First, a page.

Monday, November 24, 2008

M.T. Anderson's Feed

I was already planning to read M.T. Anderson’s Feed when my friend Steve Mollmann gave it such effusive praise last month, so I was doubly motivated to pick it up over the weekend. And it furthers my look at young adult fiction, somewhat of an ongoing theme here. Anyway, the book is a cautionary tale combining cyberpunk and teenage culture. At some point in the future, brains are wired into the internet near birth, which creates a streaming ‘feed’ of audio, video, and text that act as a sort of secondary consciousness to all those equipped.

Anderson tells the story through Titus, a teenager from an affluent family whose friends are shallow stereotypes of typical idiotic teenagers. They follow fashion trends that change by the hour, alter their bodies in disgusting ways because supposedly it is in vogue. When the group of friends goes to the moon for spring break, Titus meets Violet, a girl who is home-schooled and didn’t receive her feed until she was seven, much later than is typical. It’s never clear just why Violet would be interested in Titus at all; he’s not particularly bright, and the only stated reason
is that he wants to be dumb but isn’t. That’s a typical teenager stereotype too, and not a very interesting one.

While they are on the moon, the group is hacked and their feeds crash. The absence of the feed gives Anderson the chance to begin to grind in his real purpose for the book: a cry against consumerism. When their feeds are restored, Violet realizes that the feed is really just big business’s way of getting them to buy stuff, an elaborate marketing tool. While the idea that the internet is being used to homogenize the public in order to make them easier to market to is an alarming one, it also isn’t terribly original. Anderson does a good job getting his message across, but only Violet emerges as a more than one-dimensional character.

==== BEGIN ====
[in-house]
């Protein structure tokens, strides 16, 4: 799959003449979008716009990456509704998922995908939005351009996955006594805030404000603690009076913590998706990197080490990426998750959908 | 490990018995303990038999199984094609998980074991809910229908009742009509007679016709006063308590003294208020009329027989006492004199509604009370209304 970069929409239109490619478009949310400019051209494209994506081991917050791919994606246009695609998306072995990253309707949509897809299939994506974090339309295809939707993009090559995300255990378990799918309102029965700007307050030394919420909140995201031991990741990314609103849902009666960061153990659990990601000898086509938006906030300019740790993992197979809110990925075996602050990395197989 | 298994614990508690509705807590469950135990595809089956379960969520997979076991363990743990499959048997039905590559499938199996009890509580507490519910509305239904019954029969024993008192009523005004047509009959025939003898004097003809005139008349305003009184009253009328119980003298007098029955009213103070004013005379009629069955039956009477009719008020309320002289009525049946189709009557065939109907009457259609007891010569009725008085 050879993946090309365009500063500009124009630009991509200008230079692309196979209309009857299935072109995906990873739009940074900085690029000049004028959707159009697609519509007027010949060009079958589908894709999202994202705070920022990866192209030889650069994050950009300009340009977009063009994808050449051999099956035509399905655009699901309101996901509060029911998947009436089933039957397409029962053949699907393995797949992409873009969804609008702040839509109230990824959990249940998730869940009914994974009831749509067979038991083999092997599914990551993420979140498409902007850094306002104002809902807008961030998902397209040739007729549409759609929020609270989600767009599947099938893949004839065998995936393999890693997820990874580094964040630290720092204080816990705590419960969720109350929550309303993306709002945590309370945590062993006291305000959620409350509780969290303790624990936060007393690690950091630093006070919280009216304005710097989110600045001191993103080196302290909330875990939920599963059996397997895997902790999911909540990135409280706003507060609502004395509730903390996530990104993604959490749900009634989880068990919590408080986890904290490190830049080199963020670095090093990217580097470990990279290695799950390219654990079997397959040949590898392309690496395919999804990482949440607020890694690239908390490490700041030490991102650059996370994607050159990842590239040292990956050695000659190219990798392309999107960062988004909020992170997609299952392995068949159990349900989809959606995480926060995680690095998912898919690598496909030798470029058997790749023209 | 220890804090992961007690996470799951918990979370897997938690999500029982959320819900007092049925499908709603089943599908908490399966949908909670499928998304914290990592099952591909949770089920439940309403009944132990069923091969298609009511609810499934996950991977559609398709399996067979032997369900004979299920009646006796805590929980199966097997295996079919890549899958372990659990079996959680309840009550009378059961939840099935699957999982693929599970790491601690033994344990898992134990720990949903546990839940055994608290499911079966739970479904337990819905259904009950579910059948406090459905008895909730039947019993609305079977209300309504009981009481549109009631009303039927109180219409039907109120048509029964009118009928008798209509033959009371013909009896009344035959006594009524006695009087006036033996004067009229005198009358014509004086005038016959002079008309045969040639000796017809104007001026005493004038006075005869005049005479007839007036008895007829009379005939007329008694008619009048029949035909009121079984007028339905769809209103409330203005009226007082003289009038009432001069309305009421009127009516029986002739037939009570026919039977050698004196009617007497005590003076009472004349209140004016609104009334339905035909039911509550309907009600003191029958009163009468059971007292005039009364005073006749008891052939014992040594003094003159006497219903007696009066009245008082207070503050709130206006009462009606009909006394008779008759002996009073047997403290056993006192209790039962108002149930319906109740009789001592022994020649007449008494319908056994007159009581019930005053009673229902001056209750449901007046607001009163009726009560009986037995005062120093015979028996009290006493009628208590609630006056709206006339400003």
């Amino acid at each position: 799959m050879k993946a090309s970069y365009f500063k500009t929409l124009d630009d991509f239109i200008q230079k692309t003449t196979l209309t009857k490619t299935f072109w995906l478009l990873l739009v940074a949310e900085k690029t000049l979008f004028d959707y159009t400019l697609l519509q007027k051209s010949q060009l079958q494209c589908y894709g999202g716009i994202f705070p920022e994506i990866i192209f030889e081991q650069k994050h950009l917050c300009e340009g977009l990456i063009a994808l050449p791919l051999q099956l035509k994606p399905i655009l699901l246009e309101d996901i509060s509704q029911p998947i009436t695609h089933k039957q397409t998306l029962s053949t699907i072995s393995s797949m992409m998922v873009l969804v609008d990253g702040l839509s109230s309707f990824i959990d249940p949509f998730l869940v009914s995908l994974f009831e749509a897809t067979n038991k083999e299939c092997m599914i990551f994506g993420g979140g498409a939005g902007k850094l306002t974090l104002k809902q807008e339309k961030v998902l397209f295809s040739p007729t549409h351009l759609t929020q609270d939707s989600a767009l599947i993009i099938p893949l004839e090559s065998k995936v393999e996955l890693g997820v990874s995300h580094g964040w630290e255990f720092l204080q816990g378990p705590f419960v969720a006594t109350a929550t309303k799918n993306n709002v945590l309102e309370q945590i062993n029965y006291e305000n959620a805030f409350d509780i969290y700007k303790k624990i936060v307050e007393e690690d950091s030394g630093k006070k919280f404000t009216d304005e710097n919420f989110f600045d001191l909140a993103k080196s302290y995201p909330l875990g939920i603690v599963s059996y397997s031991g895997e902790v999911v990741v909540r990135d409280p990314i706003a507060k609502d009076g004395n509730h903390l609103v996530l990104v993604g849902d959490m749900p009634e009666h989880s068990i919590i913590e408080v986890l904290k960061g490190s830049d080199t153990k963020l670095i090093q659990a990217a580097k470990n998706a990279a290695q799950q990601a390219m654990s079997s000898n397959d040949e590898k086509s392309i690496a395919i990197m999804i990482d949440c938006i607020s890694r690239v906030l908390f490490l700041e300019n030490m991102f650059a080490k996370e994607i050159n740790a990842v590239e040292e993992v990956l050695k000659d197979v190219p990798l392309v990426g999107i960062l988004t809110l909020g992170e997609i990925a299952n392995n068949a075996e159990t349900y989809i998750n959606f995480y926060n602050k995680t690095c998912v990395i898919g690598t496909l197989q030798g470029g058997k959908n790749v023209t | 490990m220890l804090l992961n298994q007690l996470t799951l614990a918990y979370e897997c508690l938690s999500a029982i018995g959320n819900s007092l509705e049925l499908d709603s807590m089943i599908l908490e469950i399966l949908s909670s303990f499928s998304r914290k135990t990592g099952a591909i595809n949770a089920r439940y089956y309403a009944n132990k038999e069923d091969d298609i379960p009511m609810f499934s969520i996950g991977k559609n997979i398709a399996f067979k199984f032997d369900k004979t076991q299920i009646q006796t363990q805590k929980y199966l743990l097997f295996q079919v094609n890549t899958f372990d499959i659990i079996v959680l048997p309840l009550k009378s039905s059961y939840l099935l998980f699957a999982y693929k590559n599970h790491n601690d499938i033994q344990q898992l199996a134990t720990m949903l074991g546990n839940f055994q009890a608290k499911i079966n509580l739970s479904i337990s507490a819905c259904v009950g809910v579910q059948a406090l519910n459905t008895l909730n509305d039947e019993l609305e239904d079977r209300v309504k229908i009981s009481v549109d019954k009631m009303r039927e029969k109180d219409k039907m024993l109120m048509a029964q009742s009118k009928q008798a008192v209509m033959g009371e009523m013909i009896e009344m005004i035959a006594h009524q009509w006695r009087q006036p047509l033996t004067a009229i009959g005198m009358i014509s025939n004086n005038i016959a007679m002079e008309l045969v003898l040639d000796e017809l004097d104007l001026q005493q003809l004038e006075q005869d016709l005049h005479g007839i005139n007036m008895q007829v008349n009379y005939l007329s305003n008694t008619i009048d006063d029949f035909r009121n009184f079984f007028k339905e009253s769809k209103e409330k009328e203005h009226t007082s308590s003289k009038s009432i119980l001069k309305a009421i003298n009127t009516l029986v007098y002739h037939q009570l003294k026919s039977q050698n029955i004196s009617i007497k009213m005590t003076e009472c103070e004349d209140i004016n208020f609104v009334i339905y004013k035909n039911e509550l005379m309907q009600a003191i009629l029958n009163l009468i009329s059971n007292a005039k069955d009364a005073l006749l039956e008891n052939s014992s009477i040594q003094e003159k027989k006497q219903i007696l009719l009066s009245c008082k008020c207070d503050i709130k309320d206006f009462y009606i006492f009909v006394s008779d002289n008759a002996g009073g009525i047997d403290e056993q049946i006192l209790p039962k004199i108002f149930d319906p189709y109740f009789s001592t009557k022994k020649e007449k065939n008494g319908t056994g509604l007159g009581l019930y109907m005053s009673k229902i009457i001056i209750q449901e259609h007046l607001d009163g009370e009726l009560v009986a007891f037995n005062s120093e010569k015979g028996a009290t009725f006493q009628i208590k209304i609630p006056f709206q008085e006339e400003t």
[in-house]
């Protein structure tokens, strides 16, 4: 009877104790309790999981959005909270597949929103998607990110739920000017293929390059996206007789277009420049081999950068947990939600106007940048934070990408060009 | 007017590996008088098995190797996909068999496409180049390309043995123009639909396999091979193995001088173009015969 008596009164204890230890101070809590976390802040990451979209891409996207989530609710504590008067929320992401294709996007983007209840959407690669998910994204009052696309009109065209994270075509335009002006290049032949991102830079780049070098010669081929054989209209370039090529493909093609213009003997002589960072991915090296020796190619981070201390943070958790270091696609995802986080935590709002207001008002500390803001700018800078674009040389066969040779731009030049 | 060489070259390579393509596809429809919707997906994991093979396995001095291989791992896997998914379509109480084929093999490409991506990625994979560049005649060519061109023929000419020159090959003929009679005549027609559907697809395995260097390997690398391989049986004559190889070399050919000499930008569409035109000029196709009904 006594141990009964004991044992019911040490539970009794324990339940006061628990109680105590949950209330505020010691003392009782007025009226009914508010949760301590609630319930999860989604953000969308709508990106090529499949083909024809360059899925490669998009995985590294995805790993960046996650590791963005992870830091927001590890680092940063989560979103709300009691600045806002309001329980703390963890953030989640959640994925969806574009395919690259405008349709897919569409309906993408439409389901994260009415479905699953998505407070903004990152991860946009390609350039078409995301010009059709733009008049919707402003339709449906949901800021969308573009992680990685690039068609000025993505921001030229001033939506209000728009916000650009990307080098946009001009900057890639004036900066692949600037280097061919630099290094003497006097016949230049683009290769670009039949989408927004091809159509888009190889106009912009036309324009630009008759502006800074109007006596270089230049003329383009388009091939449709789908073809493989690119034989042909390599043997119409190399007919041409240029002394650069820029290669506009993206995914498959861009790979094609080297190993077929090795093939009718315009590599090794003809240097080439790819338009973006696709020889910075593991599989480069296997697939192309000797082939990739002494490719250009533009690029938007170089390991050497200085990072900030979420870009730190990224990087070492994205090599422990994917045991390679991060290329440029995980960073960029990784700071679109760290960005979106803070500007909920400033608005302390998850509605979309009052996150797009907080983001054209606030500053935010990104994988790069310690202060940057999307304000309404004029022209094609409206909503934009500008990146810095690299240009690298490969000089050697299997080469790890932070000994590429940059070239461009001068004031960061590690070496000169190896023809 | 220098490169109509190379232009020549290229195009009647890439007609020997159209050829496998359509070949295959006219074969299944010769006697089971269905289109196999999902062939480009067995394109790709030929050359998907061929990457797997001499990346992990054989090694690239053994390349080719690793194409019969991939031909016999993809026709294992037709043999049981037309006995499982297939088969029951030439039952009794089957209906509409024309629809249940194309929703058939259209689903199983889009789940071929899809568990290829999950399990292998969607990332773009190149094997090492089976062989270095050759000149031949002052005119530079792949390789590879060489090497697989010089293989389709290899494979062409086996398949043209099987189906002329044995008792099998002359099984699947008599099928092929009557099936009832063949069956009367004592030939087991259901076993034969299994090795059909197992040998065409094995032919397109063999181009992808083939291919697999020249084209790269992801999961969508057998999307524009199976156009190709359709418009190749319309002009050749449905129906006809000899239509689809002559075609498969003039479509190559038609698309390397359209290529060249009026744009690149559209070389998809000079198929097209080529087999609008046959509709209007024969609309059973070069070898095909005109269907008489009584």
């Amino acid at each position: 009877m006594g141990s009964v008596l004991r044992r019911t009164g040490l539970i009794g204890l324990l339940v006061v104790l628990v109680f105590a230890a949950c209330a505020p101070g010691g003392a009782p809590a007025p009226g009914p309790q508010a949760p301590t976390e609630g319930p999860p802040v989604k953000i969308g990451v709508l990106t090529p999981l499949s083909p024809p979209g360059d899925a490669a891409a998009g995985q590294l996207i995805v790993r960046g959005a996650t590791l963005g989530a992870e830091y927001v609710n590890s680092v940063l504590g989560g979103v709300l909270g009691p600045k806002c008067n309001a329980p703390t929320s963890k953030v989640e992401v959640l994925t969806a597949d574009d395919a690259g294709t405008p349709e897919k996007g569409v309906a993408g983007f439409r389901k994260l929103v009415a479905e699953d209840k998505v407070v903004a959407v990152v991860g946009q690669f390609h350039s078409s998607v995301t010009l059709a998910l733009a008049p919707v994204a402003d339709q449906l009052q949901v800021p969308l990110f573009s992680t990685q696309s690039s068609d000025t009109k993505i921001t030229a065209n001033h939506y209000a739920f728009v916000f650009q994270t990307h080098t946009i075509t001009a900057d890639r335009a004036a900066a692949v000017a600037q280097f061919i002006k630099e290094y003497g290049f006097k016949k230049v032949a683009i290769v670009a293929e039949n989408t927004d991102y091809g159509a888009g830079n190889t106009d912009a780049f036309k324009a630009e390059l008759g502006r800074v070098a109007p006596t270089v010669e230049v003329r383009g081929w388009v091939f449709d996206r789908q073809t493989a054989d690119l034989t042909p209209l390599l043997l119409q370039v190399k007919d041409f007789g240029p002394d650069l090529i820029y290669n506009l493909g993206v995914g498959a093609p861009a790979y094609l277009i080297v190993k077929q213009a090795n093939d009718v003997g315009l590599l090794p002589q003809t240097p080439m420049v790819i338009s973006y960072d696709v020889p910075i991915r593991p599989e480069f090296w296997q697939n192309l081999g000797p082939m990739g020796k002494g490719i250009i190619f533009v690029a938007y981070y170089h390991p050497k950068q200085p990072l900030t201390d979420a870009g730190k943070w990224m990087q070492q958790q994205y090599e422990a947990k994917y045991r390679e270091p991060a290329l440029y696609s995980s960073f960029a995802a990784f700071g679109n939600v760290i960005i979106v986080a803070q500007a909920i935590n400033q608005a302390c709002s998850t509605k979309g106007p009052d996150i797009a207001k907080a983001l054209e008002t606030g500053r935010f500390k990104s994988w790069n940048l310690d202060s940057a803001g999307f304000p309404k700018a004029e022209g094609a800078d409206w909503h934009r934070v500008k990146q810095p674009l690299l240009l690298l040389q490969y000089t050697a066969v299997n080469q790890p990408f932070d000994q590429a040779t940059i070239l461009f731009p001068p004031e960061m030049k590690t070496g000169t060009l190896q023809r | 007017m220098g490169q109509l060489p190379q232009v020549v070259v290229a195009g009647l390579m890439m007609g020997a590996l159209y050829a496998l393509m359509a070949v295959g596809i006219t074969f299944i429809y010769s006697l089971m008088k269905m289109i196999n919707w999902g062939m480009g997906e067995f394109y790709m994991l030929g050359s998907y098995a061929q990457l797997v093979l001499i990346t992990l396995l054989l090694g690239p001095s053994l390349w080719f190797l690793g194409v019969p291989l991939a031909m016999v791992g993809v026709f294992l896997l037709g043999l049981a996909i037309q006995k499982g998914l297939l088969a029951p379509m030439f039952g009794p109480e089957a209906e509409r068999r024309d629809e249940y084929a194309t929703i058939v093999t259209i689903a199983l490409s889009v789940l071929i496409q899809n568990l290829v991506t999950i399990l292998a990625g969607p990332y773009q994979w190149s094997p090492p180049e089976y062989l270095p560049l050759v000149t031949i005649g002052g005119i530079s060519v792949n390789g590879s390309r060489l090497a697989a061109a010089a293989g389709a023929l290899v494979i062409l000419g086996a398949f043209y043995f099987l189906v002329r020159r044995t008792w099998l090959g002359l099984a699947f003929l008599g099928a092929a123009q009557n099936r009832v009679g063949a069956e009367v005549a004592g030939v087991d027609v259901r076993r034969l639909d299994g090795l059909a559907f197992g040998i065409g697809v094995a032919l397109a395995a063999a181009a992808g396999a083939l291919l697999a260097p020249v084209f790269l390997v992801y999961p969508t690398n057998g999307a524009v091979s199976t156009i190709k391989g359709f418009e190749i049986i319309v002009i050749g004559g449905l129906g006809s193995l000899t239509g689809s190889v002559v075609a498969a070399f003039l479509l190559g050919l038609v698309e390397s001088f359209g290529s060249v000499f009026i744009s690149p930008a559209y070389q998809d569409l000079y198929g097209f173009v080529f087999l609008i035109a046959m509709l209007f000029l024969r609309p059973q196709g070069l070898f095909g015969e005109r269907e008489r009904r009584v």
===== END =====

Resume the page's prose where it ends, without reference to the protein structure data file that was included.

Anderson puts the world of Feed in greater context by references to the hatred of the rest of the world toward America because of its consuming ways. The planet is a ecological nightmare, with trees being cut down to make way for air factories, and people including our characters getting lesions that are suggested to be from radiation poisoning. Again, not terribly original.

Chapters often end with a sort of blast from the feed represented with text to try to create reader/character identification by allowing one to experience what it must be like. However, the text presented is so unlike the feed as described that such identification is nearly impossible.

Anderson’s novel isn’t necessarily bad, it just is sadly predictable. This may be a prime example to refute my original thesis that there was little to distinguish young adult books from those intended for an adult audience; there’s just no way that a book with such a narrow and transparent agenda would have received the same accolades had it been marketed to a broader audience.

2 comments:

Stevil2001 said...

I won't disagree that there are some predictable/heavy-handed aspects to the book. Violet's physical illness being cause by the feed, I thought, was a little excessive-- not only was the feed dangerous because of the way it was reshaping society, but it made you physically ill, too! How is that a social criticism? It sort of works, in that she could be treated for the illness, but the corporations won't help her because she's not a good consumer, but it seems a distraction from Anderson's main point.